Gustave Doré



Paul Gustave Doré (1832-83) is the most popular and successful French book illustrator of the mid 19th century. Doré became very widely known for his illustrations to such books as Dante’s Inferno (1861), Don Quixote (1862), and the Bible (1866), and he helped to give European currency to the illustrated book of large.

Doré was born in Strasbourg and his first illustrated story was published at the age of fifteen. Doré began work as a literary illustrator in Paris. Doré commissions include works by Rabelais, Balzac, Milton and Dante. In 1853 Doré was asked to illustrate the works of Lord Byron. This commission was followed by additional work for British publishers, including a new illustrated English Bible.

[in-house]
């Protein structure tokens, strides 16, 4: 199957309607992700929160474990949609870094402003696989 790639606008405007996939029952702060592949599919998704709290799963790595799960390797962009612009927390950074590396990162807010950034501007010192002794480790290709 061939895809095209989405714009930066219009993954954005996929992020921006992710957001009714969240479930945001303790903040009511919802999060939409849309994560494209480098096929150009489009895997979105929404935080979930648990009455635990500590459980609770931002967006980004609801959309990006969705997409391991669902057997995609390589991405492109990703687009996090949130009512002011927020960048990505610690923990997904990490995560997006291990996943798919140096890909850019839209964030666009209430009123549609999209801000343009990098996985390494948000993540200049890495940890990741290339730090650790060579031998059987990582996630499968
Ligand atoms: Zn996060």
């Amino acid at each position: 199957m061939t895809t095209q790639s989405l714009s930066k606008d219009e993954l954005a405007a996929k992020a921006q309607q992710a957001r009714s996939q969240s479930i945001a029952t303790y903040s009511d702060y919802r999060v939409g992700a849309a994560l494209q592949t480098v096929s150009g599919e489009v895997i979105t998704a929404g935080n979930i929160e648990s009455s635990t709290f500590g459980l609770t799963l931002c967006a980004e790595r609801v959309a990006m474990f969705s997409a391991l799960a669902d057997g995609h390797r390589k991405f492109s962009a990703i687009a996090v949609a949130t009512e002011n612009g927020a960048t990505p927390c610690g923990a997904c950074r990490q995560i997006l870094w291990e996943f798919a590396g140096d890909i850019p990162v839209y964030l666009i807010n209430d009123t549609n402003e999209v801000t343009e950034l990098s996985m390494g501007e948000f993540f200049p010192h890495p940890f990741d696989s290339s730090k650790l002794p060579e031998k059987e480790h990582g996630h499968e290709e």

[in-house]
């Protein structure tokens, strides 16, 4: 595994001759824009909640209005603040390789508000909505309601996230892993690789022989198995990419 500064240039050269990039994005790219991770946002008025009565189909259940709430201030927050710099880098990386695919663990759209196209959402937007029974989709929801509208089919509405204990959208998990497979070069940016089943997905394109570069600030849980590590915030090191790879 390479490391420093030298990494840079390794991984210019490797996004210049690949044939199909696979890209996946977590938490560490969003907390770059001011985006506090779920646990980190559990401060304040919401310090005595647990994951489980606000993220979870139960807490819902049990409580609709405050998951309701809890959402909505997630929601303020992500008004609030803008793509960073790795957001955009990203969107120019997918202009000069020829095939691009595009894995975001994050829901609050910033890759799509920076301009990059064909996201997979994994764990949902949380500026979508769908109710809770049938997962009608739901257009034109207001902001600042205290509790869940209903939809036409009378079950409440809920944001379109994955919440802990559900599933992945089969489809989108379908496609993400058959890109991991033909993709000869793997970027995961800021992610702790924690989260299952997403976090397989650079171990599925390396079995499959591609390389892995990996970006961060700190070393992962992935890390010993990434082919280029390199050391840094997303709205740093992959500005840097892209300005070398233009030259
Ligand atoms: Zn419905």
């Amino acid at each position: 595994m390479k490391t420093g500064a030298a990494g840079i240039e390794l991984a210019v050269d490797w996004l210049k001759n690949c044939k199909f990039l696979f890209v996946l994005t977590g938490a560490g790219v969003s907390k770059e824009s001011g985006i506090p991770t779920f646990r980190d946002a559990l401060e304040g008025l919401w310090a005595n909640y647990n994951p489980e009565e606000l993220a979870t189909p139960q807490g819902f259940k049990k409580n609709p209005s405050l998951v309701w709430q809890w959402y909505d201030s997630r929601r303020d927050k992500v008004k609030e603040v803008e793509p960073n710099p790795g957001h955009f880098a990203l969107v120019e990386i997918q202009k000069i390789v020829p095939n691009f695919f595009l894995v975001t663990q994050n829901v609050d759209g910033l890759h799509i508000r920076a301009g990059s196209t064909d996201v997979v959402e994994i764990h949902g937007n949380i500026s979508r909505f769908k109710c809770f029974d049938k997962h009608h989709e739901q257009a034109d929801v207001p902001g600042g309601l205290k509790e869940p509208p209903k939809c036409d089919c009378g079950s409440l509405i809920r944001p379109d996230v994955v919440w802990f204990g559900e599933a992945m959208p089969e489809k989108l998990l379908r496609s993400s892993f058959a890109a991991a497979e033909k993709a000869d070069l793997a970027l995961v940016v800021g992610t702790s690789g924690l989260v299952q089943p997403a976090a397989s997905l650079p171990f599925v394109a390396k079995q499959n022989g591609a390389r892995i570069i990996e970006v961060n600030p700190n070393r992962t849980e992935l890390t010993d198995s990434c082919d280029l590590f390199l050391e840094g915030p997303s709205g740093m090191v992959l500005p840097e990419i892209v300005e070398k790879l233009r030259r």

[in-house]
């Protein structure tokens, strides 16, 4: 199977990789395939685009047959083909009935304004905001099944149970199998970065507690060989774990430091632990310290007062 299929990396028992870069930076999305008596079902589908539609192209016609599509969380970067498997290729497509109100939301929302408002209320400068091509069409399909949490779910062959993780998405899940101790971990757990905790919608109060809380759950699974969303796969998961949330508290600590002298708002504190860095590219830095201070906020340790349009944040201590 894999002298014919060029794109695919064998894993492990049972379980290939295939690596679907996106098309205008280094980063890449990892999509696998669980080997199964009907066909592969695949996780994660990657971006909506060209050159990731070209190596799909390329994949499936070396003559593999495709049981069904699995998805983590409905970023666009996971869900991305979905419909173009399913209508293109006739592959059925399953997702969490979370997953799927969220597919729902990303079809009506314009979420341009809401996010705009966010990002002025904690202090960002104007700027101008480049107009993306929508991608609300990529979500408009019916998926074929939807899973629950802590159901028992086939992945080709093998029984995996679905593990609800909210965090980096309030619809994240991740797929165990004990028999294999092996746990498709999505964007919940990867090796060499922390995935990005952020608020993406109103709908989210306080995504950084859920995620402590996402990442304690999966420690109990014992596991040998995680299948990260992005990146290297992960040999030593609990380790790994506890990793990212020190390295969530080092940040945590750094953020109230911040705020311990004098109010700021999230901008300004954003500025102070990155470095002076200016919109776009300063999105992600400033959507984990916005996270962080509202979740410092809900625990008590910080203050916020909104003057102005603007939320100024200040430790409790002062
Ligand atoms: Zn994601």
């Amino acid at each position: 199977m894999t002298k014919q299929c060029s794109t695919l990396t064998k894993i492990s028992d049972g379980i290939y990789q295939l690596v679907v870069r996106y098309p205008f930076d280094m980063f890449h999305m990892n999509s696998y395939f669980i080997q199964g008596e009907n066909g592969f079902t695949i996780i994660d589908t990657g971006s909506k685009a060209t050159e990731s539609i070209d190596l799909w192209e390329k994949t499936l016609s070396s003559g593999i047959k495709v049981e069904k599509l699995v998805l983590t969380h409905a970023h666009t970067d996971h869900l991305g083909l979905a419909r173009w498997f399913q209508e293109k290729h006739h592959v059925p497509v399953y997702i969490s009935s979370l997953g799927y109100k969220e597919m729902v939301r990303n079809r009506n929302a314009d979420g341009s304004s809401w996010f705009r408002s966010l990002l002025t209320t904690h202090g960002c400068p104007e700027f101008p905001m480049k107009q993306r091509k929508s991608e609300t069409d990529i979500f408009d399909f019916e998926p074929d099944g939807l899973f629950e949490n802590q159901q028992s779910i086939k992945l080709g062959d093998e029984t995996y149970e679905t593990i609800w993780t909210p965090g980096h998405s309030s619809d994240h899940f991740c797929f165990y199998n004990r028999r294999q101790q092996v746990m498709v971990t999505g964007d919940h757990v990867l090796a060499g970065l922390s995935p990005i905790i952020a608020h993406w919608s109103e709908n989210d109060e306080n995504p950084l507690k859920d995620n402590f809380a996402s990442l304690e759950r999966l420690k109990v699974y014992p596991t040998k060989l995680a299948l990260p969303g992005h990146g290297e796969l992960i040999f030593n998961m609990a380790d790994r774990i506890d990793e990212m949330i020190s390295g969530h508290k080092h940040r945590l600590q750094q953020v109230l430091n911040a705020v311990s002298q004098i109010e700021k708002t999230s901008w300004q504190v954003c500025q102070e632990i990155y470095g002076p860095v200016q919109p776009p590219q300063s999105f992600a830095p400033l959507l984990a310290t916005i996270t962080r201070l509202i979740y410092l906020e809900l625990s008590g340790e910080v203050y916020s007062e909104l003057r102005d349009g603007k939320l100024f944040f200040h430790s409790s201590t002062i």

In 1863, Doré illustrated a French edition of Cervantes’s Don Quixote, and his illustrations of the knight and his squire Sancho Panza have become so famous that they have influenced subsequent readers, artists, and stage and film directors’ ideas of the physical “look” of the two characters.

Doré also illustrated an oversized edition of Edgar Allan Poe’s “The Raven”, an endeavor that earned him 30,000 francs from publisher Harper & Brothers in 1883.

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